9. Nature and Nurture Make a Difference in a Child’s Life "Early, frequent, and intense stress tunes the brain to set stress regulation mechanisms at high levels," says Dr Lally. "This often results in a child operating in a persisting fear state." Such a child may act more aggressively to environmental stress, and may be less able to modulate that response.

  10. What students in your classroom need from you . . . Because "learning takes place within the context of relationships. The primary relationships—parents, caregvers and teachers have to be good ones." “First I love them, then I teach them!”

  11. What students in your classroom need from you . . . A good relationship must have certain key ingredients, Dr Lally believes. "The most important thing caregivers can do for children is to provide nurturance, support, security, and predictability," he says. "Those four things decrease the secretion of cortisol, and they can even compensate for abuse and neglect. Children need relationships with one or two or three people they can depend on over time."

  12. Opening the Windows of Learning - an Enriched Learning Environment A brain based learning environment is the second cornerstone of a child's continuing brain development in childhood. Teachers can do a number of things to open the windows of learning for children..

  13. Some key ideas of brain based teaching practice are Children need simple, hands-on (minds-on) experiences for their brains to develop. This means that all subject area lessons need to be led in such a way that a variety of learning modalities are stimulated and engaged!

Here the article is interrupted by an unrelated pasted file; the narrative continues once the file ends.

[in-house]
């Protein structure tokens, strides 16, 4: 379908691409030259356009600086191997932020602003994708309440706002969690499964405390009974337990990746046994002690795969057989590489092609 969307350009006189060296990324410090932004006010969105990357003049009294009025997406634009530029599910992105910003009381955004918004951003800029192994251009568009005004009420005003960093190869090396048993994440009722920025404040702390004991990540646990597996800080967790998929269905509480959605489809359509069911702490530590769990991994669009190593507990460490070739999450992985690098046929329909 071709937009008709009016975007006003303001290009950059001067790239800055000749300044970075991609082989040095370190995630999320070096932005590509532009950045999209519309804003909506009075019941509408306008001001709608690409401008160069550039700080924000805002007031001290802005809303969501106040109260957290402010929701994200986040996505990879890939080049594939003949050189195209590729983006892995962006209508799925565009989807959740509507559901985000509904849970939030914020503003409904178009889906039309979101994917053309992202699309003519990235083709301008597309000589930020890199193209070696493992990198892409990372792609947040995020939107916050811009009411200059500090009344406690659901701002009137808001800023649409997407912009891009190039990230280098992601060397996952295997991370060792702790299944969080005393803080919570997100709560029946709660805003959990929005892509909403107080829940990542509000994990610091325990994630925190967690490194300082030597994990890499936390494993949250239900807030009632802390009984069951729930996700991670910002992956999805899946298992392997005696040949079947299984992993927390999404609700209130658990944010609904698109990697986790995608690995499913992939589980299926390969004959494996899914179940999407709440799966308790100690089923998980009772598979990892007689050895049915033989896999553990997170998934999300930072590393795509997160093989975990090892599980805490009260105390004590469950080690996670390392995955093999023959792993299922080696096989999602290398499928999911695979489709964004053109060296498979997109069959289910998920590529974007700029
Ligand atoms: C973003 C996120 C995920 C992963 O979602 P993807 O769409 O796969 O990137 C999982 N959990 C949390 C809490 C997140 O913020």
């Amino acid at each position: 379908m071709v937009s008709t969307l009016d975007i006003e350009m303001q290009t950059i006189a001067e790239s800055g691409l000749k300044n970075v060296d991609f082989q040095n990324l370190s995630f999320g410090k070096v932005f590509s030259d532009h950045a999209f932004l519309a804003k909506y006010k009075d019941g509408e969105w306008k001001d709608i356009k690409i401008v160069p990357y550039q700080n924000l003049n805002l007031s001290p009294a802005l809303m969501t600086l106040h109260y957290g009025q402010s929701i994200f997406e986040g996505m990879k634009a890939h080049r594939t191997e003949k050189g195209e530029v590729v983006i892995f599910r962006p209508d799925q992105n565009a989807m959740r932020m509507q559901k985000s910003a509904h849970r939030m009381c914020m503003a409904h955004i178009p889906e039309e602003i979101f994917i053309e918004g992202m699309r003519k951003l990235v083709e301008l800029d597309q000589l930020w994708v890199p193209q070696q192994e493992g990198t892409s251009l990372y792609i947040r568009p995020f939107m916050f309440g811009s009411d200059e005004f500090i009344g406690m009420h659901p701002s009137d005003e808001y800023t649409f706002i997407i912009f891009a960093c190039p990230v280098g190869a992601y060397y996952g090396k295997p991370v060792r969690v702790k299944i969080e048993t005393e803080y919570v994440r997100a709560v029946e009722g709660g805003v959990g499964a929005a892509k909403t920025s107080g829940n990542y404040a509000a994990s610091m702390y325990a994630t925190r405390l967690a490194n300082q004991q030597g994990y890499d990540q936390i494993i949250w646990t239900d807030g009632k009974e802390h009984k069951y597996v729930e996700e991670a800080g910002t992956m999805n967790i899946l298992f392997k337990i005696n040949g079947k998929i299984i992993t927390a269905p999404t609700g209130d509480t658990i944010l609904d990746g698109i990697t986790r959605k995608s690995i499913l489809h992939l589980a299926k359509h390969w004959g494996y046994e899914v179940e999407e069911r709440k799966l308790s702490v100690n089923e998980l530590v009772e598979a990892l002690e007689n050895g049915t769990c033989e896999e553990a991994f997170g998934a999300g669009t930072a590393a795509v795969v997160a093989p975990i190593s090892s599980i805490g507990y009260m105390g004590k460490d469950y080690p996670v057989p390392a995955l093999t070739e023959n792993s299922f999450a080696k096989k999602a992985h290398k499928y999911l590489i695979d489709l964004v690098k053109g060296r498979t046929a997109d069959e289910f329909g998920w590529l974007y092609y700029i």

14. Repetition Promotes Learning Children learn through repetition. Repetition of an experience tends to set neural connections. Why? Because a child's brain is "wired" to encourage repetition of sounds, patterns or experiences that provide security, and thus develop strong neural pathways in the brain that become the highways of learning. Such repetition is good for your students and a practical, easy approach to helping every child's growth and learning.

  15. Why Is This So Important? The connections between brain cells in a child's brain are developing constantly. Current thinking suggests that about 30 percent to 60 percent of our brain's wiring depends on heredity, while about 40 percent to 70 percent develops based on interactions with the environment, including parents and teachers. Care and guidance provided to the child at home and school are much more likely to influence certain aspects of the brain.

  16. Kids Under Construction! Brain Compatible Classrooms Teaching the way the brain learns best: “Imagine an environment where thinking is abstract, complex, respected and stimulated; where learning is active and never passive and where learners are immersed in the joy of discovery.” Janet Aaker Smith